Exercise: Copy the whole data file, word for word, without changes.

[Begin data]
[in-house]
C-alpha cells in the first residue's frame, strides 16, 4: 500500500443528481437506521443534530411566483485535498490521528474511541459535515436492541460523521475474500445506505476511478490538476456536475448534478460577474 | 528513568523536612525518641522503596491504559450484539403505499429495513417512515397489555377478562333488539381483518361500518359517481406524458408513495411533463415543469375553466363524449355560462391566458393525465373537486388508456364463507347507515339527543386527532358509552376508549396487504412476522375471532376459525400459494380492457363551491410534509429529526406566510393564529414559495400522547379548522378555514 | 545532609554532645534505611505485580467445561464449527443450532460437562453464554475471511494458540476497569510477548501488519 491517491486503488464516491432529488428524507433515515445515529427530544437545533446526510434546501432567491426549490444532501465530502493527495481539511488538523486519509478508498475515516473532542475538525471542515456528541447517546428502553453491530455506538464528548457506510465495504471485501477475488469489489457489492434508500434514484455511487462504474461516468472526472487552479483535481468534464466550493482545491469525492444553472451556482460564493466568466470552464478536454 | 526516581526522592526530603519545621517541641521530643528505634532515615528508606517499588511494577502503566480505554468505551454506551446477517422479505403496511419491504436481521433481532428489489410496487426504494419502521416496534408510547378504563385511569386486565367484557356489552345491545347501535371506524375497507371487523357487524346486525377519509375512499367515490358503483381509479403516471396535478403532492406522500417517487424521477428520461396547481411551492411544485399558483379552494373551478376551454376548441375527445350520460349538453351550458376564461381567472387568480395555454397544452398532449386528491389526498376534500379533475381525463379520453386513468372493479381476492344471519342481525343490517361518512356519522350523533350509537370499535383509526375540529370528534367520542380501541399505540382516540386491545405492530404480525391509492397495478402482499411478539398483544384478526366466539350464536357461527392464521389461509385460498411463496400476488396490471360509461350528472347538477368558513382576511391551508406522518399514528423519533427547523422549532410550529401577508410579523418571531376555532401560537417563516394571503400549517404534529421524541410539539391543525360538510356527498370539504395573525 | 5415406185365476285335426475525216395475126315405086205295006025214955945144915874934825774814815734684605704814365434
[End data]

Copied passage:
[in-house]
C-alpha cells in the first residue's frame, strides 16, 4: 500500500443528481437506521443534530411566483485535498490521528474511541459535515436492541460523521475474500445506505476511478490538476456536475448534478460577474 | 528513568523536612525518641522503596491504559450484539403505499429495513417512515397489555377478562333488539381483518361500518359517481406524458408513495411533463415543469375553466363524449355560462391566458393525465373537486388508456364463507347507515339527543386527532358509552376508549396487504412476522375471532376459525400459494380492457363551491410534509429529526406566510393564529414559495400522547379548522378555514 | 545532609554532645534505611505485580467445561464449527443450532460437562453464554475471511494458540476497569510477548501488519 491517491486503488464516491432529488428524507433515515445515529427530544437545533446526510434546501432567491426549490444532501465530502493527495481539511488538523486519509478508498475515516473532542475538525471542515456528541447517546428502553453491530455506538464528548457506510465495504471485501477475488469489489457489492434508500434514484455511487462504474461516468472526472487552479483535481468534464466550493482545491469525492444553472451556482460564493466568466470552464478536454 | 526516581526522592526530603519545621517541641521530643528505634532515615528508606517499588511494577502503566480505554468505551454506551446477517422479505403496511419491504436481521433481532428489489410496487426504494419502521416496534408510547378504563385511569386486565367484557356489552345491545347501535371506524375497507371487523357487524346486525377519509375512499367515490358503483381509479403516471396535478403532492406522500417517487424521477428520461396547481411551492411544485399558483379552494373551478376551454376548441375527445350520460349538453351550458376564461381567472387568480395555454397544452398532449386528491389526498376534500379533475381525463379520453386513468372493479381476492344471519342481525343490517361518512356519522350523533350509537370499535383509526375540529370528534367520542380501541399505540382516540386491545405492530404480525391509492397495478402482499411478539398483544384478526366466539350464536357461527392464521389461509385460498411463496400476488396490471360509461350528472347538477368558513382576511391551508406522518399514528423519533427547523422549532410550529401577508410579523418571531376555532401560537417563516394571503400549517404534529421524541410539539391543525360538510356527498370539504395573525 | 5415406185365476285335426475525216395475126315405086205295006025214955945144915874934825774814815734684605704814365434